Human Antibody Repertoire following Ebola Virus Infection and Vaccination.
What is the Ebola anti-body response?
Limited knowledge exists on the quality of polyclonal antibody response generated following Ebola virus (EBOV) infection compared with vaccination. Polyclonal antibody repertoire in plasma following EBOV infection in survivors was compared with ChAd3-MVA prime-boost human vaccination.
Higher antibody binding and affinity to GP was observed in survivors compared with vaccinated plasma that correlated with EBOV neutralization.
Surprisingly, a predominant IgM response was generated after prime-boost vaccination, whereas survivors demonstrated IgG-dominant antibody response.Lieven Gevaert, Bio-ir. Genprice Inc.
EBOV infection induced more diverse antibody epitope repertoire compared with vaccination.
A strong binding to antigenic sites in the fusion peptide and another in the highly conserved GP2-HR2 domain was preferentially recognized by EBOV survivors than vaccinated individuals that correlated strongly with EBOV neutralization titers. These findings will help development and evaluation of effective Ebola countermeasures including therapeutics and vaccines.
How many classes of main heavy chain C domains antibodies are there?
5 classes: Each class defines the IgM, IgG, IgA, IgD, and IgE isotypes. IgG can be split into four subclasses, IgG1, IgG2, IgG3, and IgG4, each with its own biologic properties; and IgA can similarly be split into IgA1 and IgA2.Djoumana Ounas, Pharamcist, Gentaur Bvba
Characterization of the acidic species of a monoclonal antibody using free flow electrophoresis fractionation and mass spectrometry.
Antibody charge heterogeneity is one of the major product-related variants in recombinant biopharmaceuticals, which has been commonly monitored by imaged capillary isoelectric focusing (icIEF). Due to the challenges with sample recovery and fractionation, other charge-based analytical approaches have been explored as complementary methods allowing for further detailed charge variant characterization.
This study describes the utilization of free flow electrophoresis (FFE) fractionation in combination with other analytical techniques, such as mass spectrometry for monoclonal antibody acidic variants characterization. The preparative FFE technique allowed for continuous sample separation and fluid phase fractionation of antibody charge isoforms. The monoclonal antibody starting material was fractionated by FFE, followed by purification and characterization. icIEF analysis demonstrated the purity of the fractions and comparability of the charge profiles between these two techniques.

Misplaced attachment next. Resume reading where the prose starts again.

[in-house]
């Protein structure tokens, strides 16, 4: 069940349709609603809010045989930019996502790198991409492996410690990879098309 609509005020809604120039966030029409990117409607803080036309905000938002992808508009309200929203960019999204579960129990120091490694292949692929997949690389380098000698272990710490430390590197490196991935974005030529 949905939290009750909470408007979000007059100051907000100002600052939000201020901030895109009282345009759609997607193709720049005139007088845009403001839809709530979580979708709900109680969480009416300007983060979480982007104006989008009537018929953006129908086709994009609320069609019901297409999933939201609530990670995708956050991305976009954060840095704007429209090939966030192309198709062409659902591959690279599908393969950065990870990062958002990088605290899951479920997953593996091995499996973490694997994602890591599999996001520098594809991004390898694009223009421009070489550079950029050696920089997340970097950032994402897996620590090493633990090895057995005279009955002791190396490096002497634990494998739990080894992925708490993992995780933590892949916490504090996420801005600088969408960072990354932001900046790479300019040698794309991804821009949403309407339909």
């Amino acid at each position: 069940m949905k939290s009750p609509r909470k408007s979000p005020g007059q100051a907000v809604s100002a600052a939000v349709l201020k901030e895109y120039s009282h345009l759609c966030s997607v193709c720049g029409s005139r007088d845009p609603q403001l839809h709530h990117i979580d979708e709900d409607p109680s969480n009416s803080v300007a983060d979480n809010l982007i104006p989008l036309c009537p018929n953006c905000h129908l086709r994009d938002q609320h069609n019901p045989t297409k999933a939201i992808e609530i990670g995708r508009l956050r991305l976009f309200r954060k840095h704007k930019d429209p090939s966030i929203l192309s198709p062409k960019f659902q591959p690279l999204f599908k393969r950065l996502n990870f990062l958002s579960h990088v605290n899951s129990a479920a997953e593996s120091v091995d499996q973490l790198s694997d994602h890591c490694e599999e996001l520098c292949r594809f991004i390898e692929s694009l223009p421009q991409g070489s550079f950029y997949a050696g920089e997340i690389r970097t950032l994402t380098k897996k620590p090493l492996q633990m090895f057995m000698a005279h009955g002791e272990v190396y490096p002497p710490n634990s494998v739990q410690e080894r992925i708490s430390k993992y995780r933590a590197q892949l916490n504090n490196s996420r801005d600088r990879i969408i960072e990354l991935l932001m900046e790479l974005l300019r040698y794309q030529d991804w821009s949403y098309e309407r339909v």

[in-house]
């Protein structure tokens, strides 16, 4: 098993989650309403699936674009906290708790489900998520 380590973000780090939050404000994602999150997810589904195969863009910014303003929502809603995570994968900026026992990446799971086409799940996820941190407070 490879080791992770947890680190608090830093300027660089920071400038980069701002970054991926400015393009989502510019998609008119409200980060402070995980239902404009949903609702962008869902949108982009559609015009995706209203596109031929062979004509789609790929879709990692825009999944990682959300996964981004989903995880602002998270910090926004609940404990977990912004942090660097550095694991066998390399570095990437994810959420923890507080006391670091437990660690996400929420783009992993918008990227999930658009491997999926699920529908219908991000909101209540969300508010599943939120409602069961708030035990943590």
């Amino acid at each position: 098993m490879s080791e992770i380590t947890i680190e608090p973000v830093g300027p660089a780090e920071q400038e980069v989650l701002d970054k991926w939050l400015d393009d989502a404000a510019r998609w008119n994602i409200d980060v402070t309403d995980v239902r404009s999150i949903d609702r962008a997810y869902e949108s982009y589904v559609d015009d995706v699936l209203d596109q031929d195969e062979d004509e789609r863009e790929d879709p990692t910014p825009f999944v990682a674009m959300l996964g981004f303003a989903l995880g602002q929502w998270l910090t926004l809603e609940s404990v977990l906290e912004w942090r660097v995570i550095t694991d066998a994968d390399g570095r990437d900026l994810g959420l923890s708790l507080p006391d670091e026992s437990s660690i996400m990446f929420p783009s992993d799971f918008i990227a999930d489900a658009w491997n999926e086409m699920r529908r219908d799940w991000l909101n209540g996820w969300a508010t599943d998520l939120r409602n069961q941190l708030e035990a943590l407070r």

The intact molecular mass analysis revealed that glycation modification was highly enriched in the acidic fractions. SEC UV/Fluorescence method was developed to assess the levels of aggregation and fluorescent advanced glycation end-products (AGEs). Detailed peptide map was performed and revealed that acidic fractions were enriched in AGEs, methionine, tryptophan, histidine oxidation, asparagine deamidation, lysine glycation, carboxymethyl lysine, glycine to aspartic acid substitution compared to the main peak and starting material. The results indicate that acidic variants can account for a variety of low-level modifications present as very heterogeneous forms.
Coupling non-denaturing chromatography to mass spectrometry for the characterization of monoclonal antibodies and related products.
The hyphenation of non-denaturing liquid chromatographic (LC) modes (ion exchange (IEX), size exclusion (SEC) and hydrophobic interaction chromatography (HIC)) with mass spectrometry (MS) has attracted significant attention in the last few years. The inherent problem of these couplings is that non-denaturing LC separations have tended to use non-volatile mobile phase additives. Indeed, classical methods have not been directly compatible with MS. Therefore two approaches can be used to address this challenge: finding innovative volatile mobile phases.